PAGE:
Film Incentive Bill Killed in Washington

In early March, Washington Filmworks announced that House Bill 2542, which would have increased and extended Washington’s Motion Picture Competitiveness Program, did not move forward for a vote in this year’s legislative session, effectively killing the bill.

As written, the bill would have doubled the size of the Motion Picture Competitiveness Program fund to $7 million over two years and increased the fund incrementally until it reached $10 million by the year 2020. The bill would have also extended the sunset date of the program to December 31, 2023.

According to Filmworks, the bill could not overcome political hurdles in Olympia, nor could it overcome the revenue forecast, which indicated another $68 million budget shortfall this year and an even more significant budget shortfall for the next biennium.

Although the outcome for HB 2542 was disheartening for Washington’s production industry, it comes on the heels of a tremendous effort from the community, which organized a Keep Film in WA campaign to inform legislators of the incentive program’s benefits and raise the profile of the industry. In January, the campaign also organized Film Day in Olympia, where over 200 film professionals and supporters from around the state showed up to lobby their legislators in support of the bill.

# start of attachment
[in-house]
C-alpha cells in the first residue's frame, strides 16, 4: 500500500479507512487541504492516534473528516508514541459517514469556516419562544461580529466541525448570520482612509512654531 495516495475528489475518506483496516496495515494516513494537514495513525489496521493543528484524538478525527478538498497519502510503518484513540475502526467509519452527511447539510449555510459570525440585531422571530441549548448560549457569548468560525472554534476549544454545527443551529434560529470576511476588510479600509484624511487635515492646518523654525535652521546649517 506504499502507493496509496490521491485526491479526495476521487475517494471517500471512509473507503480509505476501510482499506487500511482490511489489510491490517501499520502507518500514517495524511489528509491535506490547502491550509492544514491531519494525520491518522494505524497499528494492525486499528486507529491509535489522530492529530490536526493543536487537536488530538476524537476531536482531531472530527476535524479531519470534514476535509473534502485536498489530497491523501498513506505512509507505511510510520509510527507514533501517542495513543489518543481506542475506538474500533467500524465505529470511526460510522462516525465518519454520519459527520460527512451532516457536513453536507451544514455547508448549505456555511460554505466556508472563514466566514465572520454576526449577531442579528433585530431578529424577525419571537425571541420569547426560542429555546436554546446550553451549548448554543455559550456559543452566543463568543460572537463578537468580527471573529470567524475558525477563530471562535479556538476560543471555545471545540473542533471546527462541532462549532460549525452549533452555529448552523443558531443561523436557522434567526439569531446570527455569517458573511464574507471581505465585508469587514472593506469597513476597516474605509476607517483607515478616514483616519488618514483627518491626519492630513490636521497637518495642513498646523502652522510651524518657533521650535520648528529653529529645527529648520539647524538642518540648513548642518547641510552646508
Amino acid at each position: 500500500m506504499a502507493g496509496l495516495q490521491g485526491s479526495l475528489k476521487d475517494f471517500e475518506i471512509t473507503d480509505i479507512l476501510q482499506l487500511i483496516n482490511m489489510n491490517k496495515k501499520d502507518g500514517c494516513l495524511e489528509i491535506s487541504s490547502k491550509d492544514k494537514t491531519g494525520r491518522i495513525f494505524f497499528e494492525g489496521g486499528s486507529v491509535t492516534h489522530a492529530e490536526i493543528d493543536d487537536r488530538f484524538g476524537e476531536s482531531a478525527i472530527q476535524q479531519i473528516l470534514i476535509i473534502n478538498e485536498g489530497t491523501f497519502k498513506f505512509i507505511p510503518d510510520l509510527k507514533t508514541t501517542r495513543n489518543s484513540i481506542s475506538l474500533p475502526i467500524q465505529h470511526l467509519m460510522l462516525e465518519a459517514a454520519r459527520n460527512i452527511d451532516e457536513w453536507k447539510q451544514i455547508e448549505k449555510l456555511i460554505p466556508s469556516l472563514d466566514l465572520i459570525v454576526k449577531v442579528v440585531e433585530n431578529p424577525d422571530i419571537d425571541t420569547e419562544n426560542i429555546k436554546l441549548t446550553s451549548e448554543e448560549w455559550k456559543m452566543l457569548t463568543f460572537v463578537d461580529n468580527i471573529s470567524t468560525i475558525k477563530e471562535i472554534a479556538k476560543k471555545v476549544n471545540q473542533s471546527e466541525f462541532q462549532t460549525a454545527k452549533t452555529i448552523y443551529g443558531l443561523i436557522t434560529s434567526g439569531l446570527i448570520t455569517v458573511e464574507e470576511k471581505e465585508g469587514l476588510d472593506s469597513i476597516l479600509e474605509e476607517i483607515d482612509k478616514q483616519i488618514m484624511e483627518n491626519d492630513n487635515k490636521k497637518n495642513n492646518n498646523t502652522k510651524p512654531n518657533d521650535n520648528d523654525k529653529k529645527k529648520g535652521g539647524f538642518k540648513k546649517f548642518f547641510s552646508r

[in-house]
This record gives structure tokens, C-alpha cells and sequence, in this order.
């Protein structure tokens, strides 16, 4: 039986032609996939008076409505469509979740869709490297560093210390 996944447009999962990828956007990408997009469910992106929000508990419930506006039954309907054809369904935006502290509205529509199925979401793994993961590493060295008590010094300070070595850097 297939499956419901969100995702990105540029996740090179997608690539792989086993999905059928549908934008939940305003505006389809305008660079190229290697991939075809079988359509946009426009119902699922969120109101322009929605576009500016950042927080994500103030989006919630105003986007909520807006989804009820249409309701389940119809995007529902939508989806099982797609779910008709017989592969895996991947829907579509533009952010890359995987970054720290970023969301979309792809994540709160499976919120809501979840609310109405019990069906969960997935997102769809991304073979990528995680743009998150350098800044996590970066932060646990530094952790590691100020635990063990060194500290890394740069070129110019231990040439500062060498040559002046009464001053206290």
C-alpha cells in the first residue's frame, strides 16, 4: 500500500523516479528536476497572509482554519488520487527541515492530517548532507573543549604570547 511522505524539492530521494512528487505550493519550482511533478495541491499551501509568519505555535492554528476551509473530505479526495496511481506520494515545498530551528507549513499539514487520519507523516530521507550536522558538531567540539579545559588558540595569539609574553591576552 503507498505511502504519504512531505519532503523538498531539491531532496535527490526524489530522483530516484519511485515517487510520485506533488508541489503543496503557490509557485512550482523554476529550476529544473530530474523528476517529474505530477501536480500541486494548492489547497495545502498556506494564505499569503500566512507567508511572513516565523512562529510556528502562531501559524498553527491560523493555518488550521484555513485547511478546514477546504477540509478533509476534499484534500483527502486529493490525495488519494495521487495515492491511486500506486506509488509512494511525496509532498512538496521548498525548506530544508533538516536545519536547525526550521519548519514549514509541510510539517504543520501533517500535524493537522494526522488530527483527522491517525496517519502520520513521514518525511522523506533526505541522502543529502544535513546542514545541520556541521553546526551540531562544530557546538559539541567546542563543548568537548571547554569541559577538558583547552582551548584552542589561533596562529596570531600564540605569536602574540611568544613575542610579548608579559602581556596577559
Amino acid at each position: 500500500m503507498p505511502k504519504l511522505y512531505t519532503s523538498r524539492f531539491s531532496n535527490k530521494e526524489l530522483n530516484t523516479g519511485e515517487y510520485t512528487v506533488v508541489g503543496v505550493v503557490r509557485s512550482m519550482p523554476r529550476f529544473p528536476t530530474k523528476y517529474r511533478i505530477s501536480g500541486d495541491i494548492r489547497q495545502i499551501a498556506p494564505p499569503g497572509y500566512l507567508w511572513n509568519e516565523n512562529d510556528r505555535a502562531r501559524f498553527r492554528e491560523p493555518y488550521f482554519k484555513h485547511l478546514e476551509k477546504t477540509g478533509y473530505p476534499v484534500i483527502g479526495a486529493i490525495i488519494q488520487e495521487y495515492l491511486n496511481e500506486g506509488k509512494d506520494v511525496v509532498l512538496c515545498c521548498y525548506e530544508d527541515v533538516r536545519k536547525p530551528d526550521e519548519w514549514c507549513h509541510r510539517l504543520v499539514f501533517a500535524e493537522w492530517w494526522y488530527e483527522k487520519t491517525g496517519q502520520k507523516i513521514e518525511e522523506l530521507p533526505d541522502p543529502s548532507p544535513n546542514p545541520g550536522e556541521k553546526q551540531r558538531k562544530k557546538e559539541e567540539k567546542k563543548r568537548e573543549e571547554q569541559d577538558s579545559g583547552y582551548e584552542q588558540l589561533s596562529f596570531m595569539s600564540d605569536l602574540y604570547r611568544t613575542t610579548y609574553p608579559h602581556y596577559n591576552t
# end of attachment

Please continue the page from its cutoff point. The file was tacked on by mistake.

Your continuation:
“The fact of the matter is that everyone that took part in any aspect of the Keep Film in WA campaign did a tremendous job at raising the profile and visibility of the state-wide film industry,” said Filmworks in a statement. “It was a banner year in terms of the amount of support we received from legislators—with 33 sponsors of our bill from both political parties and representing every corner of the state. These figures, along with the feedback we received from legislators and lobbyists alike, demonstrates that we actually were wildly successful, despite not achieving our final goals.”

Washington Filmworks held debriefing sessions in Seattle on March 29 and Spokane on March 31 to discuss the campaign and its many accomplishments. As for the future of the state’s production industry, Filmworks is currently strategizing to determine their next steps in order to ensure that film stays in Washington.

Meanwhile, the film incentive program is not scheduled to sunset until June 30, 2017, so projects will still be able to take advantage of the incentive, and business is continuing as usual for Washington Filmworks. Visit www.washingtonfilmworks.org for more.

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